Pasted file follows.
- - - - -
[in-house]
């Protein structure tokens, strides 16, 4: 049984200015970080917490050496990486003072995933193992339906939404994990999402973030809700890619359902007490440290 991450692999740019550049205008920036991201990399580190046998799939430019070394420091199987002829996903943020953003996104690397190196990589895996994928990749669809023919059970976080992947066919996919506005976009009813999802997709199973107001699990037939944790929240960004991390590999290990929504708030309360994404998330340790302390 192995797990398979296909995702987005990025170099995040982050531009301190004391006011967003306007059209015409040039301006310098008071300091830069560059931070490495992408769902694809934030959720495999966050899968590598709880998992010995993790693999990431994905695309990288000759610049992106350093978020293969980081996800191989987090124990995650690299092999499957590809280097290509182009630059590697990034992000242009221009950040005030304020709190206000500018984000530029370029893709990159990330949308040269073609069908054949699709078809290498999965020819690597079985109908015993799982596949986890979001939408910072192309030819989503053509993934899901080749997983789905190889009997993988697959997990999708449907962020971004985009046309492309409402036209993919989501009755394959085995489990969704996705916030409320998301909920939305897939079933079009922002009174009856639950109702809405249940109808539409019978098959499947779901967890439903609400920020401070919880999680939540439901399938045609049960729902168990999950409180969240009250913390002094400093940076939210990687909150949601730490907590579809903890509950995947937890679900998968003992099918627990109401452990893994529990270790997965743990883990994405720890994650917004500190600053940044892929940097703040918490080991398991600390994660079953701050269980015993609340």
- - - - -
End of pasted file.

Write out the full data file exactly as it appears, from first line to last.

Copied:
[in-house]
């Protein structure tokens, strides 16, 4: 049984200015970080917490050496990486003072995933193992339906939404994990999402973030809700890619359902007490440290 991450692999740019550049205008920036991201990399580190046998799939430019070394420091199987002829996903943020953003996104690397190196990589895996994928990749669809023919059970976080992947066919996919506005976009009813999802997709199973107001699990037939944790929240960004991390590999290990929504708030309360994404998330340790302390 192995797990398979296909995702987005990025170099995040982050531009301190004391006011967003306007059209015409040039301006310098008071300091830069560059931070490495992408769902694809934030959720495999966050899968590598709880998992010995993790693999990431994905695309990288000759610049992106350093978020293969980081996800191989987090124990995650690299092999499957590809280097290509182009630059590697990034992000242009221009950040005030304020709190206000500018984000530029370029893709990159990330949308040269073609069908054949699709078809290498999965020819690597079985109908015993799982596949986890979001939408910072192309030819989503053509993934899901080749997983789905190889009997993988697959997990999708449907962020971004985009046309492309409402036209993919989501009755394959085995489990969704996705916030409320998301909920939305897939079933079009922002009174009856639950109702809405249940109808539409019978098959499947779901967890439903609400920020401070919880999680939540439901399938045609049960729902168990999950409180969240009250913390002094400093940076939210990687909150949601730490907590579809903890509950995947937890679900998968003992099918627990109401452990893994529990270790997965743990883990994405720890994650917004500190600053940044892929940097703040918490080991398991600390994660079953701050269980015993609340």